Downward class mobility is an unprecedented phenomenon for most Americans, and it isn't yet recognized as the only class mobility available to the masses these days. The situation during the Great Depression was similar in some ways, but it was countered by many efforts both high and low to reverse the downward trend.
Now there are essentially none. There is no government effort at all, for example, to reverse the trend of downward mobility. There are no jobs programs, few retraining programs, nothing beyond minimal -- and temporary -- support programs for the unemployed, there are constant -- and quite cruel -- reductions in programs for the destitute, and entitlement programs like Social Security and Medicare are under continuing threat and assault. The critical absence throughout this Endless Recession (which is turning into The Permanent Recession) has been the absence of any sort of comprehensive employment or re-employment programs. They simply don't exist, and because they don't, unemployment has remained at cripplingly high levels for years and years -- forcing millions and millions of Americans into a poverty they will never get out of.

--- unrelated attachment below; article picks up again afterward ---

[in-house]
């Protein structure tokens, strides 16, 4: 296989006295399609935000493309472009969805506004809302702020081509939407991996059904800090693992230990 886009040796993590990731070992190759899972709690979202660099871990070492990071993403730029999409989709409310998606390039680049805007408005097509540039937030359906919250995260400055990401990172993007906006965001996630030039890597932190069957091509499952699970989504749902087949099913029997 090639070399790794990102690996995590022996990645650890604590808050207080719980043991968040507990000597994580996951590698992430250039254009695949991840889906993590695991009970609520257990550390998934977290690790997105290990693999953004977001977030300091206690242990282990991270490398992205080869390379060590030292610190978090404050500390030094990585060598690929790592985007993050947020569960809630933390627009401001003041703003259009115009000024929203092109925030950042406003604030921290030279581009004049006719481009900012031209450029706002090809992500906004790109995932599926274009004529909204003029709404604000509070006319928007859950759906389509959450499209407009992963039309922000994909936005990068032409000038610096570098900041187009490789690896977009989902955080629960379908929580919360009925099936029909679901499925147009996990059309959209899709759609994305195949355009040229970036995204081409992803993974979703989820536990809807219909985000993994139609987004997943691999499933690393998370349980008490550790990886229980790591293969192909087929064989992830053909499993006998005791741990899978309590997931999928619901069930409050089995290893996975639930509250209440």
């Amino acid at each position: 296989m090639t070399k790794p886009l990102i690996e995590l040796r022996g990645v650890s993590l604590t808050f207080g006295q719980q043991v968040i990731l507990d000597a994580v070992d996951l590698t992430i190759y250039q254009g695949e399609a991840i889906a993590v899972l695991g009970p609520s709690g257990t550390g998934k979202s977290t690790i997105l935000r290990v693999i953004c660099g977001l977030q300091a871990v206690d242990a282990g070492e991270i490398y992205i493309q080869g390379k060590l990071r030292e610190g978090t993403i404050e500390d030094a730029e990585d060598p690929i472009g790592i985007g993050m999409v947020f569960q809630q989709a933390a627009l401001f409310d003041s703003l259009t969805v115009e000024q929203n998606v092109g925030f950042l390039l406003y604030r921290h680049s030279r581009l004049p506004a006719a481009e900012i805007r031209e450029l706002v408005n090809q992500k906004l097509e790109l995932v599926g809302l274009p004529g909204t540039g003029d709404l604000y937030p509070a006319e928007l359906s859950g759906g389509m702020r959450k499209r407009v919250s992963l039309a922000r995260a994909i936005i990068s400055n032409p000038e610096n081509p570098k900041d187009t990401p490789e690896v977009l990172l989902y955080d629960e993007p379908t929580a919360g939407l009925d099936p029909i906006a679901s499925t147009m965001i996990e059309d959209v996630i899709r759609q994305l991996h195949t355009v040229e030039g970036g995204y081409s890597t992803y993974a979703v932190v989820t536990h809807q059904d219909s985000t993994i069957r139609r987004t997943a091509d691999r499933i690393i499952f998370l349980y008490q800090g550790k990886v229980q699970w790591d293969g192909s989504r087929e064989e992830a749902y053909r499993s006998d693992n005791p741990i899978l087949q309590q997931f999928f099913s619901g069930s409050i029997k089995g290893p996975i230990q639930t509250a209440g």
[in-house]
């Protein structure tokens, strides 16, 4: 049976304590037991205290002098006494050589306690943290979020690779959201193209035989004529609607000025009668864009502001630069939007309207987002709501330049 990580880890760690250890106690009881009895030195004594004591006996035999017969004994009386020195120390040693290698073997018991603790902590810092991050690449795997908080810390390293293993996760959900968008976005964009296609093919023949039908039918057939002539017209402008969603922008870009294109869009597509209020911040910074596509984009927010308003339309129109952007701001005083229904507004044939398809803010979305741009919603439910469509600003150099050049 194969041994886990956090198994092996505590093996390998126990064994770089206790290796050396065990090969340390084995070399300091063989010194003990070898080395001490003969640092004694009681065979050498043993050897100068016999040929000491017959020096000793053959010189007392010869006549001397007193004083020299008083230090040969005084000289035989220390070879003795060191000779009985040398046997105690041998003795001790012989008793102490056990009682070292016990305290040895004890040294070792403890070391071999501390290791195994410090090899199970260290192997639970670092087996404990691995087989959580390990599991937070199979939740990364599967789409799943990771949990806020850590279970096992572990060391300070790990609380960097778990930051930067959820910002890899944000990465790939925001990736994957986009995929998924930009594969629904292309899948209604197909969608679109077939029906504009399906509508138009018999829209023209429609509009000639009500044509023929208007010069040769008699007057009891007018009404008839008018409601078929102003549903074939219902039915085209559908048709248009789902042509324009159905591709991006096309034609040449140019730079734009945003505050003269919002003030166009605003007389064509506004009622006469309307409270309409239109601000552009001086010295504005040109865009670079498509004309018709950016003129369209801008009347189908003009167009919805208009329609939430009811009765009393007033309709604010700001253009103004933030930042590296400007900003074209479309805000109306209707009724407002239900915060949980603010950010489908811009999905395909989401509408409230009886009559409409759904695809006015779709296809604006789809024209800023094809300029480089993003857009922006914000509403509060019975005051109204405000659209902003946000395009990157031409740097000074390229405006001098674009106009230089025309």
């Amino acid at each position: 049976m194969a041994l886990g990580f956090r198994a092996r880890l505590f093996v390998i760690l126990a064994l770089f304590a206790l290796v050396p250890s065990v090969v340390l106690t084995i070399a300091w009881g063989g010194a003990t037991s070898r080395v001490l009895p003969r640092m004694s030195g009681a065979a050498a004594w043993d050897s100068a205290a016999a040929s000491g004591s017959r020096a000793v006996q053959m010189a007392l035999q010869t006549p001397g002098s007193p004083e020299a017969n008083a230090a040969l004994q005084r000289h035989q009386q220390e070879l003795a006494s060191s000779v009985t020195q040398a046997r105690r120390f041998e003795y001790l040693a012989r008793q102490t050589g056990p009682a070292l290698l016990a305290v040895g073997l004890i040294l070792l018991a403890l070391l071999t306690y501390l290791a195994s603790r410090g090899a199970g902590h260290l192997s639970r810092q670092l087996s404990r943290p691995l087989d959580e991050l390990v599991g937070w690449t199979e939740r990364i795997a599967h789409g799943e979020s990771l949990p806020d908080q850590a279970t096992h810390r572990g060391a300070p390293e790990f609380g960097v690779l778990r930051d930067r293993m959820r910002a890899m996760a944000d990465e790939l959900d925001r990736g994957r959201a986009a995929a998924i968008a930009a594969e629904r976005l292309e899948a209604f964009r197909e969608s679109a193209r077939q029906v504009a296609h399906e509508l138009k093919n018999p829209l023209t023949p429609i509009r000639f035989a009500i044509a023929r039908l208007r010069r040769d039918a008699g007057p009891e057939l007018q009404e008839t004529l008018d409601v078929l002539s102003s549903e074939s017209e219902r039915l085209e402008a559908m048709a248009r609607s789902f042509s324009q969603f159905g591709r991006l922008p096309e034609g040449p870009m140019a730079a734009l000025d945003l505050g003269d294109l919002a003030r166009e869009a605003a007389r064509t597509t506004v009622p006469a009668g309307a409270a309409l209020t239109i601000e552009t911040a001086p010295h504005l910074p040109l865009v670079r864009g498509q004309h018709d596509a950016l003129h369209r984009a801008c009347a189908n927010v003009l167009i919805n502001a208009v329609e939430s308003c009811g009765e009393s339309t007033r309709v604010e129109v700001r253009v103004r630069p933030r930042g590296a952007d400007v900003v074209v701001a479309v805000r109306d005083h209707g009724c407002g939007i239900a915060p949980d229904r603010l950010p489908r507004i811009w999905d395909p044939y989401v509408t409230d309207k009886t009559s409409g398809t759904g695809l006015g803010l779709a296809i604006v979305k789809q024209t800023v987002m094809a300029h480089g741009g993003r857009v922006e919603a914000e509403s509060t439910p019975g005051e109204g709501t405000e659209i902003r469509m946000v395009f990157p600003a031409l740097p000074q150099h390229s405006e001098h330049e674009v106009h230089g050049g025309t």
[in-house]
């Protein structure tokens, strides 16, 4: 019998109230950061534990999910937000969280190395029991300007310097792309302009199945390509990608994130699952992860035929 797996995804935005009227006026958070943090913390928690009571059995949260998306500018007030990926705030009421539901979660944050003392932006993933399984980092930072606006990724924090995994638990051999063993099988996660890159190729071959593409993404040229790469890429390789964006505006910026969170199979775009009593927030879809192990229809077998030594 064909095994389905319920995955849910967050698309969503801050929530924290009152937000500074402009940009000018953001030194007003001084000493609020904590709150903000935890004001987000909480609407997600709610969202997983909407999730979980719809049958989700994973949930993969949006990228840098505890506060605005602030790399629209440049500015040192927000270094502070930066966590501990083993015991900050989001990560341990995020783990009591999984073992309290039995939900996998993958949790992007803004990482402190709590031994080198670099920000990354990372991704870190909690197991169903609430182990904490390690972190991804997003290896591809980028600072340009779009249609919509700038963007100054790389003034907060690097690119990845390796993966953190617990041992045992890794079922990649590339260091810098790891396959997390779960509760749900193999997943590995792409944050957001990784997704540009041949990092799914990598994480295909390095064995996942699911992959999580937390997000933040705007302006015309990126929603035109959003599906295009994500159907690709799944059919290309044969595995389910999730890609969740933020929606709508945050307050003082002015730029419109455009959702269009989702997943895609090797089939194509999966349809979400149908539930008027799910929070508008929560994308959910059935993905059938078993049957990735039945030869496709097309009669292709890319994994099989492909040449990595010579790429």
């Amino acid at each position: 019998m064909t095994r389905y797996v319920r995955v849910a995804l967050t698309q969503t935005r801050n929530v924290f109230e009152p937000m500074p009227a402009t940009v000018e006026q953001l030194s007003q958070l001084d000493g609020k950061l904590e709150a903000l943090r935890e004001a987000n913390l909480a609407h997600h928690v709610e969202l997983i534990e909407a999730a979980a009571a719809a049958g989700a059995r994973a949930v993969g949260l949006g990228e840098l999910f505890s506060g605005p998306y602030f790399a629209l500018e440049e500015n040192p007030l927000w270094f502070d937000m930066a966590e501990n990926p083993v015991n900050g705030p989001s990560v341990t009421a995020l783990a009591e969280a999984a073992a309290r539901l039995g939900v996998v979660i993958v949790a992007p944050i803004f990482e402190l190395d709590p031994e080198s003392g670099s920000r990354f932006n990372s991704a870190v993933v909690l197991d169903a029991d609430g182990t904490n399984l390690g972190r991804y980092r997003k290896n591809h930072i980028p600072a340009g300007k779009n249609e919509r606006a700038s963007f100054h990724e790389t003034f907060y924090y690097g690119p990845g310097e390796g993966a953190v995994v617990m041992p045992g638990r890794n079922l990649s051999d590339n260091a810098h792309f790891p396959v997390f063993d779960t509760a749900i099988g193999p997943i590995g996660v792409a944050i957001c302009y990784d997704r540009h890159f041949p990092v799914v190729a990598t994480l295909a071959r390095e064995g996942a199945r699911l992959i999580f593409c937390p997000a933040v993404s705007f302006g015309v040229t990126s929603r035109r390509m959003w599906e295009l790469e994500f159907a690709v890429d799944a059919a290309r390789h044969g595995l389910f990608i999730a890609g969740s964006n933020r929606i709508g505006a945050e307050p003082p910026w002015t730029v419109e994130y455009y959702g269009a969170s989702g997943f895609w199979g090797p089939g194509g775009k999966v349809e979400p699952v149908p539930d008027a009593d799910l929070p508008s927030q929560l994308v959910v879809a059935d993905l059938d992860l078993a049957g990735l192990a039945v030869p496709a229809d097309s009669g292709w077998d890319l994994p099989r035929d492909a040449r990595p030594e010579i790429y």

This is not simply a lost decade, it's turning into a lost generation. The consequences of the many policy decisions that have made this so are only dimly seen. We don't yet know just how bad it will be in the future. (The apocalyptic visions of climate catastrophe and whatnot are not to be taken lightly, but they largely leave out the human capacity for adaptation.) For all the whining the elites do about "uncertainty," it is the common people who are facing an uncertain future, not those at the top, and nothing is being done to alleviate the uncertainty of the masses, nothing. In fact, policy decisions at the top have the effect of worsening the uncertainty below.
(* I remember a time when country music was full of outlaws and rebels. No more. Popular country music has long been all about how lucky and grateful one should be to have a beer now and then and to be working at a job at all, let alone be working long hours for a pittance. It's depressing.)